There were two flavors of Pai Cro - butter sugar and apple something or other (custard? caramel?). Since I don't remember the apple one, you may guess correctly that I opted for "butter sugar". Also, the title of this post is a tip-off about which variety is getting reviewed. Attentive readers may have noted that already. Inattentive ones have just looked at the pictures in the post and skipped to the rating anyway and aren't even reading all of this blathering.

Getting to the Pai Cro, as soon as you open the bag, you smell margarine and bread crumbs. Though there is some butter in this, it's pretty far down on the ingredients list. There is a lot of oil though - three vegetable oils (palm, coconut, and rice), butter, and "butter oil". I'm pretty sure the crispness of these comes from their being fried like a potato chip. These are pretty caloric as the nutrition information for 2.47 oz./70 grams says one bag is 2.3 servings at 151 calories per serving.

These are super crispy and light. They have a real sense of being like a sweet buttered crouton, but they're finer than that in texture and much less tough to chew. They shatter apart rather appealingly, but there is definitely a strong flavor of "bread" to them. The bread flavor is not good quality bread, but rather like the crust on common white bread that has been toasted. It really does not bring a croissant to mind, at least not to my taste buds.

This is a very "junky" snack which has both qualities of being appealing (crispy, sweet, buttery), but also tastes "cheap" (tasting like cheap bread and margarine/oil). This is a blog about junk food, however, so it is to be expected that such things would come up from time to time. This is tasty junk, but I think those who are used to eating a lot of processed food (and I'm not, despite my blogging about Japanese snacks) will find this more appealing than I did. I will slowly finish the bag, and I'm interested enough to try another flavor, but I wouldn't buy this one again.

Friday, June 6, 2014

Kuchidoke Happy Turn Rice Crackers

I've been told that "Happy Turn" is a brand that many folks in Japan find familiar and comforting. The happy sembei (rice cracker) on the cover gives them the same sort of warm and fuzzy feeling that an American might get from Tony the Tiger. I'm sure he doesn't yell as loudly or often about how "grrrrrreat" things are, but I think one can do without the bellicose nature of some mascots.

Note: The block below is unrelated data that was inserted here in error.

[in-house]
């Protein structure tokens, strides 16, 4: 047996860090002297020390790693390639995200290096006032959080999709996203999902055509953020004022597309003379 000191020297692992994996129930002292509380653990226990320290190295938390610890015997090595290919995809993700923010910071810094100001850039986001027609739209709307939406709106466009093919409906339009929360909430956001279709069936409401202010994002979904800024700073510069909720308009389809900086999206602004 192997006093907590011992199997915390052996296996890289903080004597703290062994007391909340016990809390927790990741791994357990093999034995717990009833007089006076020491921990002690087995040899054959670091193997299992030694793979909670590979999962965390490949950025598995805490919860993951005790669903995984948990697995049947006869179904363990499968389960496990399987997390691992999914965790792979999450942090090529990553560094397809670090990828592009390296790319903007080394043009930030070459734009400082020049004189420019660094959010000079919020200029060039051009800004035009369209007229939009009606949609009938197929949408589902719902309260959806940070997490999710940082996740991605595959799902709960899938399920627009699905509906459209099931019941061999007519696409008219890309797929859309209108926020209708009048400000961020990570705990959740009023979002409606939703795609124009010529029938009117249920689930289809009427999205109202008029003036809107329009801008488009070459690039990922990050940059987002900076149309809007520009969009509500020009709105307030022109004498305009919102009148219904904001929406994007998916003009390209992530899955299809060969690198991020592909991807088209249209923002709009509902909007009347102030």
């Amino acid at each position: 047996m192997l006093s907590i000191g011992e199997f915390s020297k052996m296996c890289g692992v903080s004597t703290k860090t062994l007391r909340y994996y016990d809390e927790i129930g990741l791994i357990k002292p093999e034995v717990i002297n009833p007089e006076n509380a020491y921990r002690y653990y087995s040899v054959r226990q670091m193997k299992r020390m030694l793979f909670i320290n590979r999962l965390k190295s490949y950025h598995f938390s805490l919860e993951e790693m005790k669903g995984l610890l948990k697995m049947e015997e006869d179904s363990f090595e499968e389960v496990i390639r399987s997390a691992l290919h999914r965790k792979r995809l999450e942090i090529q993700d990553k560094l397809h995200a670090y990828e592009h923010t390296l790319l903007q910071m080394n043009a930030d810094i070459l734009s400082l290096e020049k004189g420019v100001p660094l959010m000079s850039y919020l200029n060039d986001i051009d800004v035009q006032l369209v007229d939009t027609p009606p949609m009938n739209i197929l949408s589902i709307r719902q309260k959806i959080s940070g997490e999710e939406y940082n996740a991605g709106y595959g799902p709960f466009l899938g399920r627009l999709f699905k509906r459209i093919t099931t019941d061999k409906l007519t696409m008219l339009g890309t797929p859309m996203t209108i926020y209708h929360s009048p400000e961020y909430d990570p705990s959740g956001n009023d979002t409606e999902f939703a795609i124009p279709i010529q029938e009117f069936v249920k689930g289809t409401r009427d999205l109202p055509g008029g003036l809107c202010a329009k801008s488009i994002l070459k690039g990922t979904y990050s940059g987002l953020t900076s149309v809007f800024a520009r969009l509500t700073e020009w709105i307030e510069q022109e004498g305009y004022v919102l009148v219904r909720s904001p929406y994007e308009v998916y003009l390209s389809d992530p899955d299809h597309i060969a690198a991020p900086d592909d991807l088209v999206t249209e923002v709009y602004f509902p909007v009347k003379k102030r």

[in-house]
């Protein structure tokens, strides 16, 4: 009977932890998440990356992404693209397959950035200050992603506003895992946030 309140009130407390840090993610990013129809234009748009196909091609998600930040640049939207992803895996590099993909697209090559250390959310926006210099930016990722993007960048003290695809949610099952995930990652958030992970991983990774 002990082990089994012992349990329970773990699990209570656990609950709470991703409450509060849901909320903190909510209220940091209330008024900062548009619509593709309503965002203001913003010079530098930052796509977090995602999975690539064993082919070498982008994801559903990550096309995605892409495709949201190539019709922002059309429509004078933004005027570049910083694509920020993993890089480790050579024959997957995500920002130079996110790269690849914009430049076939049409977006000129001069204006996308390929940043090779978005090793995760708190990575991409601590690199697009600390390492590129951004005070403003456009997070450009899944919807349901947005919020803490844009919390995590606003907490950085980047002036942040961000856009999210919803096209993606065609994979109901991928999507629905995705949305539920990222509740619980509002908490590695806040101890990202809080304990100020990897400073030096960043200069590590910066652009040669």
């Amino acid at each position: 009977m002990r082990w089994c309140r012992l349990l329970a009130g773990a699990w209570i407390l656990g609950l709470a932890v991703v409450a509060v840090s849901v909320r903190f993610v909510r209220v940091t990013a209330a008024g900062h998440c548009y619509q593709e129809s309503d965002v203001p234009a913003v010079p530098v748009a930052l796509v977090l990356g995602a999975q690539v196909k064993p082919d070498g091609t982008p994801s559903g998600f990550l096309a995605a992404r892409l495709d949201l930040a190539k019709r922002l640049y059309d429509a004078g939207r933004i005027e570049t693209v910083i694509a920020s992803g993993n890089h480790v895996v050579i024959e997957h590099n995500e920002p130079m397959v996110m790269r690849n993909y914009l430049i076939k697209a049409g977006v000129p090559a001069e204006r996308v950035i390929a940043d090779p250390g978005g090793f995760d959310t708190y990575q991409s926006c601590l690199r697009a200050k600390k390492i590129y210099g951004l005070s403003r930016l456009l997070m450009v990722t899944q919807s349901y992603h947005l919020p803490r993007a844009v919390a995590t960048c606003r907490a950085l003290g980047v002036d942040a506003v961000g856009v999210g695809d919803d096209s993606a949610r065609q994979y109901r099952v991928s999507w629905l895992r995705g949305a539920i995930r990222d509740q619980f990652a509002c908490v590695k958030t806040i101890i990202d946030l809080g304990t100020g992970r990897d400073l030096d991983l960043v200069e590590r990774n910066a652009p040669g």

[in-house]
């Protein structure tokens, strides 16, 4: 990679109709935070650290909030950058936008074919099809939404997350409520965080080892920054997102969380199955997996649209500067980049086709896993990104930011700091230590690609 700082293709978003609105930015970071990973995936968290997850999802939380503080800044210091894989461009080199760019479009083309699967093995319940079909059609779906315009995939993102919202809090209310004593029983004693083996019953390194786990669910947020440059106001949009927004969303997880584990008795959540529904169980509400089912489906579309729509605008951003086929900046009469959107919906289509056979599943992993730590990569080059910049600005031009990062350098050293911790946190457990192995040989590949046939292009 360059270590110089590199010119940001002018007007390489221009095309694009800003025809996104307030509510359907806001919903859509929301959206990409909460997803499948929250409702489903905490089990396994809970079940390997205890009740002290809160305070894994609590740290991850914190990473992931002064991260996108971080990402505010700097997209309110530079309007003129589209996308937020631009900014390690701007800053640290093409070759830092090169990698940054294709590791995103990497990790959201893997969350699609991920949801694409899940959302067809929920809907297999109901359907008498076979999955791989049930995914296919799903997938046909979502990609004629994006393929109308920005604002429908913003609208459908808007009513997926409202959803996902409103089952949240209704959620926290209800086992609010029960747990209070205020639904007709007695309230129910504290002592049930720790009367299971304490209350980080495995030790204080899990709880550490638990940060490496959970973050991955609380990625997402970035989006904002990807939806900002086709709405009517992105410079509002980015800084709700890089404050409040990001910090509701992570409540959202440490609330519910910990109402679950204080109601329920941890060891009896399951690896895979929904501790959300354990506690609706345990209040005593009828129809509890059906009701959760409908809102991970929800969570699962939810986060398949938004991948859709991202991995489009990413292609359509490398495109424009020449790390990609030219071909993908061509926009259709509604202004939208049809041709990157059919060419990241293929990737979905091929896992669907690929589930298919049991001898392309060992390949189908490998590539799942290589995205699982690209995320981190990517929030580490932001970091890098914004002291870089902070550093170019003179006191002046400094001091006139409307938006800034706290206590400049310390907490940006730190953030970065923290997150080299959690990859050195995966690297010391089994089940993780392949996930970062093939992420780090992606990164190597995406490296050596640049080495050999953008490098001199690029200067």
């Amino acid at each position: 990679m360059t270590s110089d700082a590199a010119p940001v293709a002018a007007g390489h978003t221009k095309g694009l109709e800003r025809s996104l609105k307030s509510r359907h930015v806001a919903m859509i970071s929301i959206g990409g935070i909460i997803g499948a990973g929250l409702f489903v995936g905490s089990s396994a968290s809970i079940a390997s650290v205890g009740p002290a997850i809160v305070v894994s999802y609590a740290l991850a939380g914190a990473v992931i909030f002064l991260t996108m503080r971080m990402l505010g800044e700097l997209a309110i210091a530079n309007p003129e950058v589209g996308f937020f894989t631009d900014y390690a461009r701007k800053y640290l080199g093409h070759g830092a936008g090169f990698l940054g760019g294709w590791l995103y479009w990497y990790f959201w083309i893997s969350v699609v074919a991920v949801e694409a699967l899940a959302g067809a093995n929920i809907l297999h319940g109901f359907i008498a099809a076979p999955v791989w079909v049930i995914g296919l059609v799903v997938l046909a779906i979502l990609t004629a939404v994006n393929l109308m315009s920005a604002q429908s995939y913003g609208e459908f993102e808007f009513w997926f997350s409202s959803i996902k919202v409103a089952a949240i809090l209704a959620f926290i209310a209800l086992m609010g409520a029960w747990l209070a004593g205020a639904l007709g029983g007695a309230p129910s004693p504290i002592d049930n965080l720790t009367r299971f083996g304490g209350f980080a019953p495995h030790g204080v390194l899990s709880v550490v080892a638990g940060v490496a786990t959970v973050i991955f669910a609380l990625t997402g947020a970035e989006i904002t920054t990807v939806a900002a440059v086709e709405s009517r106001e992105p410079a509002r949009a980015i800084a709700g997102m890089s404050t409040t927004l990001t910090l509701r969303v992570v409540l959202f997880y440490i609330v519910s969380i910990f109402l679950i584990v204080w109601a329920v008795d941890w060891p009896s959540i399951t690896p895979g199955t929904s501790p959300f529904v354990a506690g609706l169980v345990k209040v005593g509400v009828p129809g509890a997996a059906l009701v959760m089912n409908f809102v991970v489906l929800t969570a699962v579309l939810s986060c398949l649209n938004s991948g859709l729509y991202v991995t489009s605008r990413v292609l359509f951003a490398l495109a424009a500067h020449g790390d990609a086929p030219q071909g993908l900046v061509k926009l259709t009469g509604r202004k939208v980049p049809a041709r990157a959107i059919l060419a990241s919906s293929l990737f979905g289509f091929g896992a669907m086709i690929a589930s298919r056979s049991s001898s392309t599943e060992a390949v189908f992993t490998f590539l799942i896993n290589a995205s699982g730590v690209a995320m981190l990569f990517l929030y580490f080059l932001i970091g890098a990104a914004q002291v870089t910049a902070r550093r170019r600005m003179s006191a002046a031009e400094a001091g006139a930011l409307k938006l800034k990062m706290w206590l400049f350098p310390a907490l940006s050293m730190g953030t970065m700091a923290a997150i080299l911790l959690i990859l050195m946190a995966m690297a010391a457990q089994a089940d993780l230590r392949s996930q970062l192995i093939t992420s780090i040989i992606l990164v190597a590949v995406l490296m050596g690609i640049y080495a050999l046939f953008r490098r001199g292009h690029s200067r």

Besides the familiar anthropomorphic rice cracker, I noted the color scheme of the bag. It is most elegant in its largely white design. I'm not sure what inspired it, but this is not a winter release since it is still listed on Kameda Seika's web site as an available product. I expected this to be white chocolate because of that, though there was no indication of that on the bag. That's probably because I've had white chocolate sembei before, and loved it. It was likely wishful thinking. Perhaps these are appropriate for weddings? At any rate, it caught my eye and then it grabbed my wallet.

"Kuchidoke" means "melt in your mouth" so, I was expecting something that was more in line with the kinako or cheese "mochi" sembei that I've had in the past. Those balls of spun fat and rice literally melted in your mouth. When I opened the bag and saw the same old planks of sembei that I have always seen from Happy Turn, I was disappointed, but I remained hopeful that there was going to be some magical quality to these which differentiated them from regular Happy Turn.

As it turned out, there was no magic at all. Don't misunderstand me. These are good sembei, albeit quite vinegary ones. It didn't seem particularly "melt in your mouth" compared to regular Happy Turn. Okay, maybe it was a little bit softer and less crisp, but it was nothing like the "fluffy" sembei I'd had before which literally melted like shelf-stable ice cream in my mouth. These were fresh, somewhat crispy, and rather super-charged in their flavor (like the Happy Turn 200% version, but perhaps not quite as dusty).

This is a very savory rice cracker and a well-made one at that, but it really doesn't deliver much in the way of textural variation. If you like strong, vinegary flavors, then this is going to be a pleasure, but don't expect them to melt away in your mouth or to be a very different experience from conventional Happy Turn sembei.

Thursday, June 5, 2014

Doutor Acerola Cranberry Yogurt Drink (product announcement)

Image from Doutor.

Starting today, Doutor coffee shop (maker of pretty nice sandwiches and less great coffee) will be offering a yogurt drink designed to appeal to those who go to coffee shops with the idea of improving digestion. the big selling point is that it includes Morinaga's plain bifidus yogurt. Acerola is supposed to be good at preventing certain types of cancer and is rich in Vitamin C. I'm guessing cranberry is there for the flavor mainly, but I have noticed that cranberry seems to be an up and coming flavor in Japanese snack and fast food.

Personally, I've never gone in for smoothie types of drinks. I'm sure they're packed with goodies, but they're also stripped of a lot of the beneficial things and have more sugar than eating fruit and yogurt by themselves. If you want breakfast on the go, this does appear to be a pretty interesting choice. 

Wednesday, June 4, 2014

Random Picture #216

For those who don't know my particular regional supermarket options, I'd like to start out by saying that Safeway is a chain of markets that is common in California. It may be available in other areas, but I know it is not on the East Coast as my sister (who lives in Pennsylvania) had never heard of it before I moved to California. It's like Giant Eagle or Kroger's in the East, or Seiyu in Japan. That's my way of saying it's a pretty boring all-purpose market at which you don't expect to find anything especially exotic.